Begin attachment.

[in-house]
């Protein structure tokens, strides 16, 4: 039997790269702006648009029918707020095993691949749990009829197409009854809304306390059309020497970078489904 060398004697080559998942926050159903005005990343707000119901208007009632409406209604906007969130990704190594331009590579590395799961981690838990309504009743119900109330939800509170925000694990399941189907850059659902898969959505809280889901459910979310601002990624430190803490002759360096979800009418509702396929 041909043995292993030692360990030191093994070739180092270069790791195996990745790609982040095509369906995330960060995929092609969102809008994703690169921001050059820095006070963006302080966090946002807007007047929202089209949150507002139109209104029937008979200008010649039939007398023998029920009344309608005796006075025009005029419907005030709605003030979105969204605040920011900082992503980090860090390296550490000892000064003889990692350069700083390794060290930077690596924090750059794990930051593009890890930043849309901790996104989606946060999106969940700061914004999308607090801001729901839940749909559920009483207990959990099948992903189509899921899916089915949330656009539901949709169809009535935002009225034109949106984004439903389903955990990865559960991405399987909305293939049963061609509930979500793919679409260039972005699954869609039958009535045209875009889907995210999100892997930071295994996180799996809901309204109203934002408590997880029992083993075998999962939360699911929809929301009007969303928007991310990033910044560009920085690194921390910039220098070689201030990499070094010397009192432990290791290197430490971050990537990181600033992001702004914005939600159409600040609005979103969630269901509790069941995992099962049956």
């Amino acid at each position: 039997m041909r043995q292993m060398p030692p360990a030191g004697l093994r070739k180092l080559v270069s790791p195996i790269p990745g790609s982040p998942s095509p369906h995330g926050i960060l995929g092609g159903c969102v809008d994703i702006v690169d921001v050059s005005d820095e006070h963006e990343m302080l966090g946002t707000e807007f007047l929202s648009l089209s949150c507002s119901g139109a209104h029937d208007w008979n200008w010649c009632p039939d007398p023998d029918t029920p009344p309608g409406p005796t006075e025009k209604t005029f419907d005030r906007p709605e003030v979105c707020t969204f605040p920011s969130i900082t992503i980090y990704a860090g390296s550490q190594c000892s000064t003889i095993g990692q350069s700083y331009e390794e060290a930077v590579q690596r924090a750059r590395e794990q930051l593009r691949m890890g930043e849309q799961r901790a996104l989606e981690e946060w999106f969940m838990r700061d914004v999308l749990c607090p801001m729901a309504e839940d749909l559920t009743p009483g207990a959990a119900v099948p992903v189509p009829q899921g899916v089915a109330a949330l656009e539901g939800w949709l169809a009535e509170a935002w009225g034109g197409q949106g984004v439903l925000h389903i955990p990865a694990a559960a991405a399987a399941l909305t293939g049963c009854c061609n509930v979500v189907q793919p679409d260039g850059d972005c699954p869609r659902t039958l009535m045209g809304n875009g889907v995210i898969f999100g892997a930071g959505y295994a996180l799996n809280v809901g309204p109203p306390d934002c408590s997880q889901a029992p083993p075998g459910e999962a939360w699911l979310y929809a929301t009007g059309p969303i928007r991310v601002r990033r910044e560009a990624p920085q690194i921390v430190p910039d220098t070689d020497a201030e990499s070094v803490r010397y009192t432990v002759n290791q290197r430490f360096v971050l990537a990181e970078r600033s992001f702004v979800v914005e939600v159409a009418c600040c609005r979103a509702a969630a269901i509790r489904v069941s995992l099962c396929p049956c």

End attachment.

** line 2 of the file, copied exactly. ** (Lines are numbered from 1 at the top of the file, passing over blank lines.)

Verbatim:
């Protein structure tokens, strides 16, 4: 039997790269702006648009029918707020095993691949749990009829197409009854809304306390059309020497970078489904 060398004697080559998942926050159903005005990343707000119901208007009632409406209604906007969130990704190594331009590579590395799961981690838990309504009743119900109330939800509170925000694990399941189907850059659902898969959505809280889901459910979310601002990624430190803490002759360096979800009418509702396929 041909043995292993030692360990030191093994070739180092270069790791195996990745790609982040095509369906995330960060995929092609969102809008994703690169921001050059820095006070963006302080966090946002807007007047929202089209949150507002139109209104029937008979200008010649039939007398023998029920009344309608005796006075025009005029419907005030709605003030979105969204605040920011900082992503980090860090390296550490000892000064003889990692350069700083390794060290930077690596924090750059794990930051593009890890930043849309901790996104989606946060999106969940700061914004999308607090801001729901839940749909559920009483207990959990099948992903189509899921899916089915949330656009539901949709169809009535935002009225034109949106984004439903389903955990990865559960991405399987909305293939049963061609509930979500793919679409260039972005699954869609039958009535045209875009889907995210999100892997930071295994996180799996809901309204109203934002408590997880029992083993075998999962939360699911929809929301009007969303928007991310990033910044560009920085690194921390910039220098070689201030990499070094010397009192432990290791290197430490971050990537990181600033992001702004914005939600159409600040609005979103969630269901509790069941995992099962049956």